Rough Guides writer Kiki Deere shares some of her best photographs of the Philippines from her latest trip to Southeast Asia.
Comprising 7107 islands, the Philippines boasts some of the world’s most incredibly diverse landscapes – nowhere more so than Luzon, the country’s largest island.
Northern Luzon is home to the country’s remotest wildernesses, a paradise for outdoor enthusiasts: here it’s possible to white water raft on gushing mountain rivers, bike and trek on mountainous paths, climb active volcanoes, go spelunking (potholing) or surfing at some of the country’s best spots.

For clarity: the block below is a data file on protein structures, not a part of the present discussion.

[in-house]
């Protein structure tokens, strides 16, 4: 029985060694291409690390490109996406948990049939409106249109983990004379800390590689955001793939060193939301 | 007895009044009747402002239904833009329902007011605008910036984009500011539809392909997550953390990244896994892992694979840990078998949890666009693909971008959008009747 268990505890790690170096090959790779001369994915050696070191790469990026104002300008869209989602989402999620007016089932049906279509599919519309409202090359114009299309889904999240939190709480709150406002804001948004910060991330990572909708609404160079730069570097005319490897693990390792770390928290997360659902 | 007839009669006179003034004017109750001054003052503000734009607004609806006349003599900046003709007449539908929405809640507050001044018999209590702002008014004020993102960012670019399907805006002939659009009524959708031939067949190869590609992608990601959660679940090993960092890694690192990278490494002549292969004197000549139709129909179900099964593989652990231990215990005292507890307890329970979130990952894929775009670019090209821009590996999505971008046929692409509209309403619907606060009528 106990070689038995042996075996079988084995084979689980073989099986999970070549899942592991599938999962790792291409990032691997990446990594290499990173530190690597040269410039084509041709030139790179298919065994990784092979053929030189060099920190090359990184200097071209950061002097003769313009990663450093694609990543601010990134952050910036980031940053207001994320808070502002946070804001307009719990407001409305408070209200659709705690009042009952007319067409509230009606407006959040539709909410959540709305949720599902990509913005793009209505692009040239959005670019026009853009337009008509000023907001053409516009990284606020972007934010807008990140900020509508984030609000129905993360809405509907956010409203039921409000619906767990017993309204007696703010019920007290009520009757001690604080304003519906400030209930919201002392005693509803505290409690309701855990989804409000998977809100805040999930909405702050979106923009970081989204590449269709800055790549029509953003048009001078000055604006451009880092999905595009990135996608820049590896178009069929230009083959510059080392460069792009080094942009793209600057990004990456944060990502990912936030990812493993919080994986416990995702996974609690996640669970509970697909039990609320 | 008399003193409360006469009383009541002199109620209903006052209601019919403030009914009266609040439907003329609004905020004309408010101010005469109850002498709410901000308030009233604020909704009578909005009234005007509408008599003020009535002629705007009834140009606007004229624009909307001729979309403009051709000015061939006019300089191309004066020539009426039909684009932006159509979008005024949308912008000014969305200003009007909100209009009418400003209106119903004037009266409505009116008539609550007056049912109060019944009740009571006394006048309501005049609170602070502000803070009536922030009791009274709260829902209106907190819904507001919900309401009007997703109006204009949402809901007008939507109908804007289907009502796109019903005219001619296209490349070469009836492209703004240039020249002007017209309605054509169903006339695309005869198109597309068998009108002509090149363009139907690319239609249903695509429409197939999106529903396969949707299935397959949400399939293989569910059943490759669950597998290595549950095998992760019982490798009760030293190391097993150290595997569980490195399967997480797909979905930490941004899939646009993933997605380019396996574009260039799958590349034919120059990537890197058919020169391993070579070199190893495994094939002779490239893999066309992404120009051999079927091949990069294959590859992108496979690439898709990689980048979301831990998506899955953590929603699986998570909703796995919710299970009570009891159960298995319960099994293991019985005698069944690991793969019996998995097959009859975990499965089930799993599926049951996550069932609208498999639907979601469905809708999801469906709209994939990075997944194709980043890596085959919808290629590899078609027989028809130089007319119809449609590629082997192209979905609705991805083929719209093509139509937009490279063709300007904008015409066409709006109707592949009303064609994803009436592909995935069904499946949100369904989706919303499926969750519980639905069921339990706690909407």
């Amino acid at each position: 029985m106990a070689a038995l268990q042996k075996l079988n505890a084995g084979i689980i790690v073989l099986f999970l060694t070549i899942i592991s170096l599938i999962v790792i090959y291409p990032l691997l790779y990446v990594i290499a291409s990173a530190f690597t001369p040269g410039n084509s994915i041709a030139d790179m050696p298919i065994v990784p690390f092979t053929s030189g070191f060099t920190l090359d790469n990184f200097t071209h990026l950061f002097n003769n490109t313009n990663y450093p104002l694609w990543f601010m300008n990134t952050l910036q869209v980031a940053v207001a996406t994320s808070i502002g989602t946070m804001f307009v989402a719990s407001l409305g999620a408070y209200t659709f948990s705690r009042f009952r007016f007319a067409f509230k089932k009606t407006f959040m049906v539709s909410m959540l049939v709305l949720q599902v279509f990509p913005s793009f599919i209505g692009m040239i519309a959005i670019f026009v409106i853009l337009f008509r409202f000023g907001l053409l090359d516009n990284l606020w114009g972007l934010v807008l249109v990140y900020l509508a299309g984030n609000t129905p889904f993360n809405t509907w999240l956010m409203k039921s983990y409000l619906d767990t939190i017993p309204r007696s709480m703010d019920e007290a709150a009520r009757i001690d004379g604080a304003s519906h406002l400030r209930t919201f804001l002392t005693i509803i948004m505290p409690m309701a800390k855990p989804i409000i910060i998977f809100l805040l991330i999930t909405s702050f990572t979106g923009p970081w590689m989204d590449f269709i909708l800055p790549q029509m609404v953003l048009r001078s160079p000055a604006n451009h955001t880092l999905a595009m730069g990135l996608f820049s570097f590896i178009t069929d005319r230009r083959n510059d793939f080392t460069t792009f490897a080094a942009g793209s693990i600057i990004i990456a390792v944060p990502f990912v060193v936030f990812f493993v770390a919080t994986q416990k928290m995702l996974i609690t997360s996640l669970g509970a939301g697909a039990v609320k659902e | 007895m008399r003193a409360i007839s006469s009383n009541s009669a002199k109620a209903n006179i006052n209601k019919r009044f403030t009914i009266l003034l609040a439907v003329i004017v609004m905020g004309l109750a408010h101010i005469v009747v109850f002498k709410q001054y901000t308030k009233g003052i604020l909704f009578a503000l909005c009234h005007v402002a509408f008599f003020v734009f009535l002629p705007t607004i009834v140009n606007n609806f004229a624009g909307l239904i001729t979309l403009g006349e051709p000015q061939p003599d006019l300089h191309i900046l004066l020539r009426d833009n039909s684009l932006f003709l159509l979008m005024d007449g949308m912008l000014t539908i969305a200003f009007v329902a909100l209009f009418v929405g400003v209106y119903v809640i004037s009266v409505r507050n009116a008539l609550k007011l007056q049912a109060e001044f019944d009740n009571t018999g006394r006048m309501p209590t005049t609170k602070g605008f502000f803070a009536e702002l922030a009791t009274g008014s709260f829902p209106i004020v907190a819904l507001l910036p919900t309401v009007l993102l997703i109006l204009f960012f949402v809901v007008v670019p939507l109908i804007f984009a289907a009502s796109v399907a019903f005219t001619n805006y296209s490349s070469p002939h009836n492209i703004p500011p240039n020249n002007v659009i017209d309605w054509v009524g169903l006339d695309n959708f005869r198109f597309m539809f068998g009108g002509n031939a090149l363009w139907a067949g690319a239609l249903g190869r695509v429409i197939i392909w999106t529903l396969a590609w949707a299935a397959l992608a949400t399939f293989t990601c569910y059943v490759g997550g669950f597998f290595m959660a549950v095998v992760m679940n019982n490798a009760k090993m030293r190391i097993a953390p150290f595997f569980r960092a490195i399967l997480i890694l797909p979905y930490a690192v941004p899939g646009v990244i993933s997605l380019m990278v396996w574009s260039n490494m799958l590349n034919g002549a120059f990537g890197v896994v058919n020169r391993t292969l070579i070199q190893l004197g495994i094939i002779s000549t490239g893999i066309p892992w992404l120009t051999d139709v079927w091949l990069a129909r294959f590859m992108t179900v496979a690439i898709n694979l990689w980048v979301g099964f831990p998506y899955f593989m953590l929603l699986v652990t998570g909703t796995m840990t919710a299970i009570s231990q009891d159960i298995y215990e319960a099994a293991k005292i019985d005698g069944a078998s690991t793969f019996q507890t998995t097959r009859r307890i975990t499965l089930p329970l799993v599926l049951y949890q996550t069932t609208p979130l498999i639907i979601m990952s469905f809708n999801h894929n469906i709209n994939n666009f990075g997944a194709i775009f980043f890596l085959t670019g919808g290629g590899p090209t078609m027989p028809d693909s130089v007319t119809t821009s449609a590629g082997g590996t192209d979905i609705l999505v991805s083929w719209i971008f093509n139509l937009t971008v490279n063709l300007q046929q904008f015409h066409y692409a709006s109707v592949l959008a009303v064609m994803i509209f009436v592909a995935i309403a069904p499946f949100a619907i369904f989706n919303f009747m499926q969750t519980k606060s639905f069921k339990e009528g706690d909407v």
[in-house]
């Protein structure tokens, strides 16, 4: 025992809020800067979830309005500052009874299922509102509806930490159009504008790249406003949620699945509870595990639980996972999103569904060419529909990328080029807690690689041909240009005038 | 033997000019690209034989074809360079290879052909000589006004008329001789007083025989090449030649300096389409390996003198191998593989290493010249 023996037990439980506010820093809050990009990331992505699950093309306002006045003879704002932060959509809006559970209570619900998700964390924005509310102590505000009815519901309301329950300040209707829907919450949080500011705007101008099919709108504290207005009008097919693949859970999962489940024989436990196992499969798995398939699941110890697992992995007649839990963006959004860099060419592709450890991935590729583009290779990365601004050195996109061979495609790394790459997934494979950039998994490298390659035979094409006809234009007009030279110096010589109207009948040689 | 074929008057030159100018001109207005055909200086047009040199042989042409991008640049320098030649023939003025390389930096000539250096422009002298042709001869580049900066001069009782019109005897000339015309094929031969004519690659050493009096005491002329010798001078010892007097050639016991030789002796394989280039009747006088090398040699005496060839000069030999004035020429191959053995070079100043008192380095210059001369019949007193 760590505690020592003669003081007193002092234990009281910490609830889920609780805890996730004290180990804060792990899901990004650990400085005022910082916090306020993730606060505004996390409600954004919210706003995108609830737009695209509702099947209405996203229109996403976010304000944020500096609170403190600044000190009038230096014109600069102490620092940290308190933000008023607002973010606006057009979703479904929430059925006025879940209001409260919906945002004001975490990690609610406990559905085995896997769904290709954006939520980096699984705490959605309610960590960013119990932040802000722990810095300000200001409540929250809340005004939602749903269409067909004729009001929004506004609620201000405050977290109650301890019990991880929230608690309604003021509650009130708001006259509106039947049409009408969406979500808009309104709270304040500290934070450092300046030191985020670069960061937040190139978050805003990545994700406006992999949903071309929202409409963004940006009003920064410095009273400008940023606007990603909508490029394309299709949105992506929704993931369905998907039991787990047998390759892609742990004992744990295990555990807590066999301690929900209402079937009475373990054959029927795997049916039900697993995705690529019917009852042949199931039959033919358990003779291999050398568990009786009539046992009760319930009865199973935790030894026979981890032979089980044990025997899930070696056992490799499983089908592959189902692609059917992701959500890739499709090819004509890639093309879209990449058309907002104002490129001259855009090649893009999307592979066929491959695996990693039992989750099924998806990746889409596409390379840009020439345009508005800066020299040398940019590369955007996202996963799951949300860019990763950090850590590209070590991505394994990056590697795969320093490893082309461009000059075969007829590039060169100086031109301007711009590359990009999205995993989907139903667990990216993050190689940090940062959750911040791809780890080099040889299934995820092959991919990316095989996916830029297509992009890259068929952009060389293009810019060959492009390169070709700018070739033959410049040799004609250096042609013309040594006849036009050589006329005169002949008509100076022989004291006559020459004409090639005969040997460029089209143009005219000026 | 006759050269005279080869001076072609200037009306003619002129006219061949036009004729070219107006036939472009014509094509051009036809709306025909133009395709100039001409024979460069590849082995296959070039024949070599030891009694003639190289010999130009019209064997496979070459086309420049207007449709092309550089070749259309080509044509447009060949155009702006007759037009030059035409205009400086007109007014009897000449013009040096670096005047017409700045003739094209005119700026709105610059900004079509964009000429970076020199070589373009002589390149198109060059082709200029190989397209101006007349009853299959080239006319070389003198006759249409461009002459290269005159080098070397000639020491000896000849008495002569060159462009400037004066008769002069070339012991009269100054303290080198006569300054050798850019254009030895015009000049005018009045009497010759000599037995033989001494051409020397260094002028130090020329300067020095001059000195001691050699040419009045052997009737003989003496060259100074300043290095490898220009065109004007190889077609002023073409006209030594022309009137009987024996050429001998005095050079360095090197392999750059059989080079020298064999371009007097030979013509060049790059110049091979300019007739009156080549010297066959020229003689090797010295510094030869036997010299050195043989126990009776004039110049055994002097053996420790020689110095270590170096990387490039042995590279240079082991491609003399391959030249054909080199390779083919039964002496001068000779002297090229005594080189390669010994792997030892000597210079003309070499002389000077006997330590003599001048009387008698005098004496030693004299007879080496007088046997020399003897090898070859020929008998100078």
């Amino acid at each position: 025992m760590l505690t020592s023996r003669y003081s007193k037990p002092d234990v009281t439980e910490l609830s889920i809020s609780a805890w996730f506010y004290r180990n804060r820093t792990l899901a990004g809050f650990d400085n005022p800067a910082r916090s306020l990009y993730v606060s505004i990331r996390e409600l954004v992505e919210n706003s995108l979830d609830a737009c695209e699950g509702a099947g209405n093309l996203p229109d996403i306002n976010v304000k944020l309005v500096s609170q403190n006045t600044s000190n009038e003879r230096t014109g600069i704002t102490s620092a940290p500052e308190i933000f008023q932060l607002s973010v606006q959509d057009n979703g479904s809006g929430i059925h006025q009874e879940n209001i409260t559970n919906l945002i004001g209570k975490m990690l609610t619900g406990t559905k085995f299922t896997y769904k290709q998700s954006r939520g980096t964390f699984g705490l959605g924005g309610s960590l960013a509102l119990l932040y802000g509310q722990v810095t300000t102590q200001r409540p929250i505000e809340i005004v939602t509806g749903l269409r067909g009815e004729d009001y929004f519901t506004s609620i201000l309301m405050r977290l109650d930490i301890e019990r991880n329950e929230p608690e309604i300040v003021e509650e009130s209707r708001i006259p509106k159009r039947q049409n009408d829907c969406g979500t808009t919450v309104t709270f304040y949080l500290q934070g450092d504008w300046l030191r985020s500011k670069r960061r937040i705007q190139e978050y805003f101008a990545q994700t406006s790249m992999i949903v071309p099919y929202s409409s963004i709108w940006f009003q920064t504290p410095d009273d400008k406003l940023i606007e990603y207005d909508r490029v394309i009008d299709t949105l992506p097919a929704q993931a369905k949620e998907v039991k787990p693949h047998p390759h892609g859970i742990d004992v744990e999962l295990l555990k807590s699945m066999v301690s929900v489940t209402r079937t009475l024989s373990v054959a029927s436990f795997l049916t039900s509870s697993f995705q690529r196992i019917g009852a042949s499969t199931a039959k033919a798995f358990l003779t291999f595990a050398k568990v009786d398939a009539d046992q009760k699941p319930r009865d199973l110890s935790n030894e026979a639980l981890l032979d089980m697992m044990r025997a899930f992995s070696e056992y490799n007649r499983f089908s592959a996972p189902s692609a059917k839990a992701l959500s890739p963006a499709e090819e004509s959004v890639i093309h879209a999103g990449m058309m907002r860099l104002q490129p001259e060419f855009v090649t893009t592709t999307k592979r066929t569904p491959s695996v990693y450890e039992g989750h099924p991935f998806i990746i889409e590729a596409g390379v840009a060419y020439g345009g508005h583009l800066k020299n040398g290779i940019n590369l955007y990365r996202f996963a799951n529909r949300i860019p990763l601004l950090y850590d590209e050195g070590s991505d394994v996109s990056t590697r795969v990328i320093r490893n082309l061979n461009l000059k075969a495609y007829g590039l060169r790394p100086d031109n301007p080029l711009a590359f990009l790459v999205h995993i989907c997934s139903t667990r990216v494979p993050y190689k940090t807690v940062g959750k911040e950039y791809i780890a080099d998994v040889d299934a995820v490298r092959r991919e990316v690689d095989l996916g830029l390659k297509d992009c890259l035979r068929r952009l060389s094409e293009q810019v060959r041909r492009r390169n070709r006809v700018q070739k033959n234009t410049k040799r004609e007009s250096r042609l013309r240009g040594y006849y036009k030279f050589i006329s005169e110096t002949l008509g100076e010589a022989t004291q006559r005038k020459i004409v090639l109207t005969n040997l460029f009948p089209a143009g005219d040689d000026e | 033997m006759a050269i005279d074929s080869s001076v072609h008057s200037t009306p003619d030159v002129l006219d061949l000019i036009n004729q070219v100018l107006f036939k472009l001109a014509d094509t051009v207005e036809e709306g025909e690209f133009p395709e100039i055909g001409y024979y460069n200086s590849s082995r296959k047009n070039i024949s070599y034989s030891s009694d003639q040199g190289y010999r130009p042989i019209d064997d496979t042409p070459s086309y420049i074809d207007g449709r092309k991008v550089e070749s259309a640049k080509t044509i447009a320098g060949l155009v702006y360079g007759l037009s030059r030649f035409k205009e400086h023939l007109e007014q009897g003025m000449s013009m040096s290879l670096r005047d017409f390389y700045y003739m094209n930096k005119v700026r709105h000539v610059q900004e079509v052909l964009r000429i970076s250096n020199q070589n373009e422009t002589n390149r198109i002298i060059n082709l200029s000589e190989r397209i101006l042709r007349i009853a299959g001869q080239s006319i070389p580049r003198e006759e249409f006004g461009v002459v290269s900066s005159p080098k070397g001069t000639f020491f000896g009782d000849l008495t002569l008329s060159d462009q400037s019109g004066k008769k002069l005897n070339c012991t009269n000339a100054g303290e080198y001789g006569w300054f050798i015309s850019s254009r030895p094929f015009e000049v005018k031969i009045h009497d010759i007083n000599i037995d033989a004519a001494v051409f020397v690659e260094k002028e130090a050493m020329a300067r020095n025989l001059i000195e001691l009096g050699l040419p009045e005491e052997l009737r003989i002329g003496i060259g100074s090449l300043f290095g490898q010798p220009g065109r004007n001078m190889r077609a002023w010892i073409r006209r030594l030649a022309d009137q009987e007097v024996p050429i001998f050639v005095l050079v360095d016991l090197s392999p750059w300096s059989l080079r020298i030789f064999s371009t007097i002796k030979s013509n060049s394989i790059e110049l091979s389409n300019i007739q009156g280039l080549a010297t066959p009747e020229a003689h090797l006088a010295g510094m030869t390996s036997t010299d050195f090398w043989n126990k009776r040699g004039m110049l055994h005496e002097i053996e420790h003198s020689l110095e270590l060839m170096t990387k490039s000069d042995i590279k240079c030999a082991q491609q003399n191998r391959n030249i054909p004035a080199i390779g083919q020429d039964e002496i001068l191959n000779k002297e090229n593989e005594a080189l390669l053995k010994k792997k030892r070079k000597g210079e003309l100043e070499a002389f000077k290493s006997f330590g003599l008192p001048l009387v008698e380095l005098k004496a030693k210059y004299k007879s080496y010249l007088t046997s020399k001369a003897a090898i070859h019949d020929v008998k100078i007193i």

I travelled along the west coast, sprinkled with laidback beach and surf resorts, before heading inland to the Cordilleras, the tribal heartland of the country. Here age-old rice terraces weave around the mountainside, and the tradition of burying the dead in hanging coffins is still very much alive.
The region is also home to the Philippines’ best-preserved Spanish colonial town, Vigan, and the country’s remotest island province, Batanes, where weather, topography and language differ greatly from the mainland. Southern Luzon is equally enthralling, with its powdery white-sand beaches and limestone formations in the Caramoan Peninsula, the largest concentration of whale sharks in the world at Donsol (it’s possible to swim with these gentle giants), and the country’s most famous active volcano, Mount Mayon, said to have the world’s most symmetrical cone.